Kyoto was technically Japan’s capital city when Commodre Perry sailed into Tokyo, and its alcoholic roots like more in Sake production. Today however, because of its cherry blossom walk-ways and ancient winding streets it remains a firm favorite amongst visitors to Japan, and as a result, has some of the best bars around.
The bar at the Hyatt Regency has one of the finest selections of Japanese whiskies in the city – which have become notoriously hard to find (even the shelves of the distillery gift shops are empty) since soaring in popularity over the last decade. (In 2016 a bottle of Japanese aged single malt fetch over $100,000 at auction in Hong Kong.)
However, the manager here must know some good people on the inside, because on the shelves are the rarest bottles of aged whisky, some of which now change hands for several thousand pounds at auction. There is also a singing and dancing geisha here every evening, for an authentic Japanese experience.
6) Bar Bunkyu, Nakagyo, Kyoto
At the other end of Kyoto’s bar experiences is Bar Bunkyu. This is a lesson in how the Japanese people who have learnt to savor their finest whiskies, like to drink them today. Almost impossible to find, this tiny bar is almost pitch black inside. Patrons sit around a large, square wooden table, on the middle of which are a group of dusty bottles of aged whiskies. The owner lifts them aloft one by one, pouring out small glasses to people who gently sip them, and admire their flavors.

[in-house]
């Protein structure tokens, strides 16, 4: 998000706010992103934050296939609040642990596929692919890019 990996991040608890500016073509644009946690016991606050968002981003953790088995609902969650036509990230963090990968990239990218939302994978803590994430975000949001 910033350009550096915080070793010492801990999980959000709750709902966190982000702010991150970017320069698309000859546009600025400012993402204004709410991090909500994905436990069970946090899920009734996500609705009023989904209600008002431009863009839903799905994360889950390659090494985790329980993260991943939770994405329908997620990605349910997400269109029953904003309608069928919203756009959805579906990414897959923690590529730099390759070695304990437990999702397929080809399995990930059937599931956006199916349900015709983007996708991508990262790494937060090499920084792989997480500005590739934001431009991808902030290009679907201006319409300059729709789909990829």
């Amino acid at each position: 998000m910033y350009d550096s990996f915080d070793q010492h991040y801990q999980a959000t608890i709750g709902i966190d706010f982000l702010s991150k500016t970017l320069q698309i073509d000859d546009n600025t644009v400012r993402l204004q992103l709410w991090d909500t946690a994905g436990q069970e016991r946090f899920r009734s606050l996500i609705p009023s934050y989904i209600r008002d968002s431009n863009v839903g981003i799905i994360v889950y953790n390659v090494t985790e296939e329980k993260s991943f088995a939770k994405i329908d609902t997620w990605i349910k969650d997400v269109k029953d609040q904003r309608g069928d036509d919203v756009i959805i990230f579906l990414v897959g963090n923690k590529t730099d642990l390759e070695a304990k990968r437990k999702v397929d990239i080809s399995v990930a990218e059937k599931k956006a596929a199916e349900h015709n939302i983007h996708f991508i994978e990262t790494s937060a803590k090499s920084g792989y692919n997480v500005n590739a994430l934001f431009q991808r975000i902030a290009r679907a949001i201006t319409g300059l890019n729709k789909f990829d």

Considering Kyoto is the home of the ancient tea ceremony, it comes as little surprise to see locals obsessing over the minute details of a drink, and how it is consumed, and sitting at the bar of Bunkyu, you start to consider how little Japan has changed in some ways since opening to the west. It’s an entirely Zen experience.
7) Ichiro’s Distillery, Chichibu
Ichiro Akuto is one of a small, new breed of whisky producers in Japan. His Ichiro’s Malts range of drinks beat both Nikka and Suntory products to claim first prize in the ‘Japanese single malt class’ category at the World Whisky Awards in 2016, proving that independent craftsmanship still prevails.
Technically, his distillery isn’t a bar, and it can only be visited with an appointment, but time it right and it will be Ichiro showing you around himself – and often joining you in raising at glass at the same time. He tells a fascinating story of Japanese whisky, and his bottles are tipped by those in the know to soon shoot up in price once word gets around.
Article by Harry Seymour